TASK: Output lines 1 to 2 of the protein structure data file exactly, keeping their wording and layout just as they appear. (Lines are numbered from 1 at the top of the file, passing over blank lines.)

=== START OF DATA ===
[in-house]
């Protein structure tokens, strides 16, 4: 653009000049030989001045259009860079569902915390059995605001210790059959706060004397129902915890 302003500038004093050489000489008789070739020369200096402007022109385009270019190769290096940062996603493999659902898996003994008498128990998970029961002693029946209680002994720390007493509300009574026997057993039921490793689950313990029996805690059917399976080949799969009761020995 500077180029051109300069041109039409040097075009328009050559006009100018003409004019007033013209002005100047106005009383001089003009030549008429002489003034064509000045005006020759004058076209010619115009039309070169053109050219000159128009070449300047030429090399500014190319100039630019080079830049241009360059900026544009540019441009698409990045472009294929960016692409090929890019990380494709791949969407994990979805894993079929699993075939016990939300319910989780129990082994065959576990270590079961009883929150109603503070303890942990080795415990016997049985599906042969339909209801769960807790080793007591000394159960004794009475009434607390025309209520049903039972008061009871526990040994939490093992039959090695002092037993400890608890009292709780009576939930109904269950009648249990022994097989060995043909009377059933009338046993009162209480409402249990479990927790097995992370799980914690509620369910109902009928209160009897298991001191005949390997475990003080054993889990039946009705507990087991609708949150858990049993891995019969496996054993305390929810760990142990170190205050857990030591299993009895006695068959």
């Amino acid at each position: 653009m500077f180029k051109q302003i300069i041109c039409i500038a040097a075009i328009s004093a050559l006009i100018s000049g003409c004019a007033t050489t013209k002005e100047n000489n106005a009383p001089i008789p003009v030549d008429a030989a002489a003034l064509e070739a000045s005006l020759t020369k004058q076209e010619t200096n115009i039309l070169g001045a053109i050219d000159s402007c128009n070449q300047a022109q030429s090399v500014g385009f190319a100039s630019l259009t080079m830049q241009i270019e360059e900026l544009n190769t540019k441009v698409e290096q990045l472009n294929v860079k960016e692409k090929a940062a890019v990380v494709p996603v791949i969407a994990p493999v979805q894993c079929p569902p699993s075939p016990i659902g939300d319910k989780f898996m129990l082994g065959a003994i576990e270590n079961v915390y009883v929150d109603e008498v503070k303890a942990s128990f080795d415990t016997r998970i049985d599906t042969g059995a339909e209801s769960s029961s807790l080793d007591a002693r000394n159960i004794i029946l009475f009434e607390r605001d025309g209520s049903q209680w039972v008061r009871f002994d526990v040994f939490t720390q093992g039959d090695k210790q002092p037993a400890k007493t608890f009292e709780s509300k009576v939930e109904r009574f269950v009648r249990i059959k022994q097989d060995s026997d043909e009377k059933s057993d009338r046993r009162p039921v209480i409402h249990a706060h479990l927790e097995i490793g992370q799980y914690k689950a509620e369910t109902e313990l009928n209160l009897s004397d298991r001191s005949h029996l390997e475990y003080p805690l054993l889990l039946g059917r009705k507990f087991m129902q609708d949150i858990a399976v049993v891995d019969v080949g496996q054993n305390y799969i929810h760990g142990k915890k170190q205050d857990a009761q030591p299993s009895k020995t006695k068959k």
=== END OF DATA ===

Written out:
[in-house]
């Protein structure tokens, strides 16, 4: 653009000049030989001045259009860079569902915390059995605001210790059959706060004397129902915890 302003500038004093050489000489008789070739020369200096402007022109385009270019190769290096940062996603493999659902898996003994008498128990998970029961002693029946209680002994720390007493509300009574026997057993039921490793689950313990029996805690059917399976080949799969009761020995 500077180029051109300069041109039409040097075009328009050559006009100018003409004019007033013209002005100047106005009383001089003009030549008429002489003034064509000045005006020759004058076209010619115009039309070169053109050219000159128009070449300047030429090399500014190319100039630019080079830049241009360059900026544009540019441009698409990045472009294929960016692409090929890019990380494709791949969407994990979805894993079929699993075939016990939300319910989780129990082994065959576990270590079961009883929150109603503070303890942990080795415990016997049985599906042969339909209801769960807790080793007591000394159960004794009475009434607390025309209520049903039972008061009871526990040994939490093992039959090695002092037993400890608890009292709780009576939930109904269950009648249990022994097989060995043909009377059933009338046993009162209480409402249990479990927790097995992370799980914690509620369910109902009928209160009897298991001191005949390997475990003080054993889990039946009705507990087991609708949150858990049993891995019969496996054993305390929810760990142990170190205050857990030591299993009895006695068959």